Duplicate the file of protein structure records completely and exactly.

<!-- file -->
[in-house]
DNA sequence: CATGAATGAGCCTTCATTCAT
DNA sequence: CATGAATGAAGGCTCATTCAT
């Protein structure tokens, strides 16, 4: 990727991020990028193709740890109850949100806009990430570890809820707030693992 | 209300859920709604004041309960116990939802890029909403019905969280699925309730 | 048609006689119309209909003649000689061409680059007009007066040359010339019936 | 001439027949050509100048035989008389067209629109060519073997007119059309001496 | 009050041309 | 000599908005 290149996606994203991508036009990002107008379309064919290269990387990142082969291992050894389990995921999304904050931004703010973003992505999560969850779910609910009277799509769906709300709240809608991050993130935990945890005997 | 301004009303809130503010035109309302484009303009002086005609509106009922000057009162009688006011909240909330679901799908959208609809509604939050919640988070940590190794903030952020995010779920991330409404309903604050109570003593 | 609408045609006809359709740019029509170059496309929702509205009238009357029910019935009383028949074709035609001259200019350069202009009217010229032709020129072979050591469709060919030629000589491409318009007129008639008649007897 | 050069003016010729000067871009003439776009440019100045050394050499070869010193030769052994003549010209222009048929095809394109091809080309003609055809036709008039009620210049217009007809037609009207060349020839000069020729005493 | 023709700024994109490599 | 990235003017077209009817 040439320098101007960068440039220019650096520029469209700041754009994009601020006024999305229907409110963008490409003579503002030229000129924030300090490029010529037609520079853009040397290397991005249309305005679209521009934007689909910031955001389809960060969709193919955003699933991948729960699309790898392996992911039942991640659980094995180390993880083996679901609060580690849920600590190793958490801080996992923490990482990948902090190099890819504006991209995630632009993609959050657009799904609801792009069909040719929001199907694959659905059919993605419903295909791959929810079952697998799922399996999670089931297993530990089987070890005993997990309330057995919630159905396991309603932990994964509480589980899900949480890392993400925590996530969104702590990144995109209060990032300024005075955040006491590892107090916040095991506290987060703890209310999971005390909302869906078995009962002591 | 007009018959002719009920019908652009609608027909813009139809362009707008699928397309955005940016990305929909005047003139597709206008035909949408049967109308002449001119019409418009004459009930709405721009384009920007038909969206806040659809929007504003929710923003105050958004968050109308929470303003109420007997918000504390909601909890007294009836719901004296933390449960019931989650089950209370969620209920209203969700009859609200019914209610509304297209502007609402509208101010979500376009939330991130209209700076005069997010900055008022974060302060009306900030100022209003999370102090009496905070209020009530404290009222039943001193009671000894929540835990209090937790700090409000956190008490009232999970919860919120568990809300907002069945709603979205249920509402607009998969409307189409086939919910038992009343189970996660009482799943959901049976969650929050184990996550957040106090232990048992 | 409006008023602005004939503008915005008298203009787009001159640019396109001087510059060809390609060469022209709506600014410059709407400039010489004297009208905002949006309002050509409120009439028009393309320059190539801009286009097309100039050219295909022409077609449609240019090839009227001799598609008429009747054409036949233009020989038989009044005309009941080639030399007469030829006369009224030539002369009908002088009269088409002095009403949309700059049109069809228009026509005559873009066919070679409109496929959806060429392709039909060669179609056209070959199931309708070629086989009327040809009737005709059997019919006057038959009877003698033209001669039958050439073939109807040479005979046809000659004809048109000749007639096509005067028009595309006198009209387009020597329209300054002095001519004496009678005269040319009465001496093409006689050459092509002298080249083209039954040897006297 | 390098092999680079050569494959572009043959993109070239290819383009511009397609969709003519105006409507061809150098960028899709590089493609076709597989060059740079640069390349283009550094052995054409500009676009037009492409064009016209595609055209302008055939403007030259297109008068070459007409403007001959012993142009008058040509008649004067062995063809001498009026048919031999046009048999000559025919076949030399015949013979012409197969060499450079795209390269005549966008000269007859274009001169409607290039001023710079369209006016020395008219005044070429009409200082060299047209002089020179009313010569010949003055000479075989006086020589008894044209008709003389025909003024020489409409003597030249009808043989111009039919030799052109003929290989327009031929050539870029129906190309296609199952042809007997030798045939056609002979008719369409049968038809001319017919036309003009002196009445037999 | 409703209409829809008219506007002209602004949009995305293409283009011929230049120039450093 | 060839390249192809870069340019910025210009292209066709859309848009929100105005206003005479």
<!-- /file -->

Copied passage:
[in-house]
DNA sequence: CATGAATGAGCCTTCATTCAT
DNA sequence: CATGAATGAAGGCTCATTCAT
């Protein structure tokens, strides 16, 4: 990727991020990028193709740890109850949100806009990430570890809820707030693992 | 209300859920709604004041309960116990939802890029909403019905969280699925309730 | 048609006689119309209909003649000689061409680059007009007066040359010339019936 | 001439027949050509100048035989008389067209629109060519073997007119059309001496 | 009050041309 | 000599908005 290149996606994203991508036009990002107008379309064919290269990387990142082969291992050894389990995921999304904050931004703010973003992505999560969850779910609910009277799509769906709300709240809608991050993130935990945890005997 | 301004009303809130503010035109309302484009303009002086005609509106009922000057009162009688006011909240909330679901799908959208609809509604939050919640988070940590190794903030952020995010779920991330409404309903604050109570003593 | 609408045609006809359709740019029509170059496309929702509205009238009357029910019935009383028949074709035609001259200019350069202009009217010229032709020129072979050591469709060919030629000589491409318009007129008639008649007897 | 050069003016010729000067871009003439776009440019100045050394050499070869010193030769052994003549010209222009048929095809394109091809080309003609055809036709008039009620210049217009007809037609009207060349020839000069020729005493 | 023709700024994109490599 | 990235003017077209009817 040439320098101007960068440039220019650096520029469209700041754009994009601020006024999305229907409110963008490409003579503002030229000129924030300090490029010529037609520079853009040397290397991005249309305005679209521009934007689909910031955001389809960060969709193919955003699933991948729960699309790898392996992911039942991640659980094995180390993880083996679901609060580690849920600590190793958490801080996992923490990482990948902090190099890819504006991209995630632009993609959050657009799904609801792009069909040719929001199907694959659905059919993605419903295909791959929810079952697998799922399996999670089931297993530990089987070890005993997990309330057995919630159905396991309603932990994964509480589980899900949480890392993400925590996530969104702590990144995109209060990032300024005075955040006491590892107090916040095991506290987060703890209310999971005390909302869906078995009962002591 | 007009018959002719009920019908652009609608027909813009139809362009707008699928397309955005940016990305929909005047003139597709206008035909949408049967109308002449001119019409418009004459009930709405721009384009920007038909969206806040659809929007504003929710923003105050958004968050109308929470303003109420007997918000504390909601909890007294009836719901004296933390449960019931989650089950209370969620209920209203969700009859609200019914209610509304297209502007609402509208101010979500376009939330991130209209700076005069997010900055008022974060302060009306900030100022209003999370102090009496905070209020009530404290009222039943001193009671000894929540835990209090937790700090409000956190008490009232999970919860919120568990809300907002069945709603979205249920509402607009998969409307189409086939919910038992009343189970996660009482799943959901049976969650929050184990996550957040106090232990048992 | 409006008023602005004939503008915005008298203009787009001159640019396109001087510059060809390609060469022209709506600014410059709407400039010489004297009208905002949006309002050509409120009439028009393309320059190539801009286009097309100039050219295909022409077609449609240019090839009227001799598609008429009747054409036949233009020989038989009044005309009941080639030399007469030829006369009224030539002369009908002088009269088409002095009403949309700059049109069809228009026509005559873009066919070679409109496929959806060429392709039909060669179609056209070959199931309708070629086989009327040809009737005709059997019919006057038959009877003698033209001669039958050439073939109807040479005979046809000659004809048109000749007639096509005067028009595309006198009209387009020597329209300054002095001519004496009678005269040319009465001496093409006689050459092509002298080249083209039954040897006297 | 390098092999680079050569494959572009043959993109070239290819383009511009397609969709003519105006409507061809150098960028899709590089493609076709597989060059740079640069390349283009550094052995054409500009676009037009492409064009016209595609055209302008055939403007030259297109008068070459007409403007001959012993142009008058040509008649004067062995063809001498009026048919031999046009048999000559025919076949030399015949013979012409197969060499450079795209390269005549966008000269007859274009001169409607290039001023710079369209006016020395008219005044070429009409200082060299047209002089020179009313010569010949003055000479075989006086020589008894044209008709003389025909003024020489409409003597030249009808043989111009039919030799052109003929290989327009031929050539870029129906190309296609199952042809007997030798045939056609002979008719369409049968038809001319017919036309003009002196009445037999 | 409703209409829809008219506007002209602004949009995305293409283009011929230049120039450093 | 060839390249192809870069340019910025210009292209066709859309848009929100105005206003005479």